Then the nurse asks “Oh, did they send you the kit so you could practice at home?”
Turns out they’ll send you a special little kit with the wires, etc, so you can play EEG at home. We didn’t get that.
Maura complains about her boo-boo knee again. Nurse gives her the last little bit of medical tape so “Mom can make you a special bandage at home!” Mom is not feeling the love at that moment.
And as we turn to leave, Maura all happy that she won this round, I hear the nurse say “Oh, the poor dear is limping!”
I muttered something about “Drama Queen” and leave the EEG lab.
It’s 2:15 p.m.
Maura asks for Starbuck’s.
I am completely deflated and wondering how much we’re going to get billed for this failed attempt.
Don’t get me wrong, the nurse at the EEG lab was perfectly lovely. Everyone was very nice. It wasn’t that it was a traumatic experience in any way.
I just wonder…why is it so hard sometimes for the medical community – people who should be the most aware of kids like mine – to understand Maura’s reactions? Is it because she looks “normal”? Is it because she doesn’t have a label to help them understand better? Is it because they’re used to dealing with either the very cooperative or the very uncooperative that moderately uncooperative is the unknown? Why do they always expect a special needs child to be quiet? They asked me if she minded having her hair played with – I answered an honest “No, she loves getting her hair done.” If they had asked “Can she be quiet?”, I would have laughed and said “Oh heck no!”. I try to be honest about my child, really. But she doesn’t always understand. She doesn’t get what’s going on. Why is that so hard to comprehend? One would think medical staff would be the ones we don’t have to explain this to, but more often than not, I’m finding myself trying to explain this to them. Maura may not have a diagnosis, she may be our unique sunflower, but she’s not that different from other special needs children. So why do I feel we’re misunderstood?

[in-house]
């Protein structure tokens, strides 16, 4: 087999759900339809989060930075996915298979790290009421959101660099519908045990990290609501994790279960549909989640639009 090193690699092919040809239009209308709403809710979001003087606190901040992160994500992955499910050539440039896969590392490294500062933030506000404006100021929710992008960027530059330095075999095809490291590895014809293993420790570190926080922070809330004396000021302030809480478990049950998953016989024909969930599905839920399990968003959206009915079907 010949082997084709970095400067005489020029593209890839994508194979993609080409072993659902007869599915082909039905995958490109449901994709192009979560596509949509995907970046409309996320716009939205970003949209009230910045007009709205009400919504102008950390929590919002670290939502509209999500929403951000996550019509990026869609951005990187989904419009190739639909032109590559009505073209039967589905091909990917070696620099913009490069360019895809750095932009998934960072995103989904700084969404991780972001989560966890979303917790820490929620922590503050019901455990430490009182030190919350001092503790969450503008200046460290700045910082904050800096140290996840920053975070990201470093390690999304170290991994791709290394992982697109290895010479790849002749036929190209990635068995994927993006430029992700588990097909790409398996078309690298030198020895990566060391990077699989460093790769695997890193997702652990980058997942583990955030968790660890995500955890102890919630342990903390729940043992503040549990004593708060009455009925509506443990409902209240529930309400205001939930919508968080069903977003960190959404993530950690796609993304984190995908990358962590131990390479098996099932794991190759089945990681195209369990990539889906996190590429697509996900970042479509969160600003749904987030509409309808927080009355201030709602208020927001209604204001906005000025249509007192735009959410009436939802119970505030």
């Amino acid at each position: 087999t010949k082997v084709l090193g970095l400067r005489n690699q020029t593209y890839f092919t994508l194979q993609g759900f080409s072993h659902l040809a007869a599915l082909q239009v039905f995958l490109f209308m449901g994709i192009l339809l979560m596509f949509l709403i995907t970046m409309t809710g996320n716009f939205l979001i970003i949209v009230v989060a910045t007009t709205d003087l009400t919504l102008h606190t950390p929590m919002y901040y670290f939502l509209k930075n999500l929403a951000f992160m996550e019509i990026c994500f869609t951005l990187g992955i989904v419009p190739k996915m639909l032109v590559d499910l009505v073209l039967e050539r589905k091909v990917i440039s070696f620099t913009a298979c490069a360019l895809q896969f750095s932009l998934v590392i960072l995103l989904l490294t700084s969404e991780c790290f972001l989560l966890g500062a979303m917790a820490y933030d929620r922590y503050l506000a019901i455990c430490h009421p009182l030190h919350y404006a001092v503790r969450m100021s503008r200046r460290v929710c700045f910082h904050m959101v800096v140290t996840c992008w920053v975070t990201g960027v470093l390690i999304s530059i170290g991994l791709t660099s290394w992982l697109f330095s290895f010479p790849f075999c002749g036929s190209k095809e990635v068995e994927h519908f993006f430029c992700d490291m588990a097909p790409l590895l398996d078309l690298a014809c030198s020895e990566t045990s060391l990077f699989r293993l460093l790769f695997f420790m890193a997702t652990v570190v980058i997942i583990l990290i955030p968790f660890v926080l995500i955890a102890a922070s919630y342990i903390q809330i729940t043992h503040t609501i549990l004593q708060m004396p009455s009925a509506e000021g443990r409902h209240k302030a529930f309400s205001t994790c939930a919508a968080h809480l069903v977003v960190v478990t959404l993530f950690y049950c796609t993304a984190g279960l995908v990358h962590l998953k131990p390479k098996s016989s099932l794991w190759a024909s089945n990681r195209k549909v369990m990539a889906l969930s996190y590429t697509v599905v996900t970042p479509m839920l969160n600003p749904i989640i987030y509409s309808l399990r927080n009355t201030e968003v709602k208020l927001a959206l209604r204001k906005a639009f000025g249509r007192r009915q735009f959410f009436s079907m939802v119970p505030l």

But it doesn’t matter. We now probably have a big “UNCOOPERATIVE” stamped on our file at the children’s hospital. Now to wait for the call to see what will happen next. Because, you know, Round Two of the EEG will go SO much better I’m sure. I probably won’t be able to get her out of the car in the parking lot.
Oh, wait, I’m supposed to Think Positive!
I’m positive she’ll start balking as soon as we pull into the parking lot.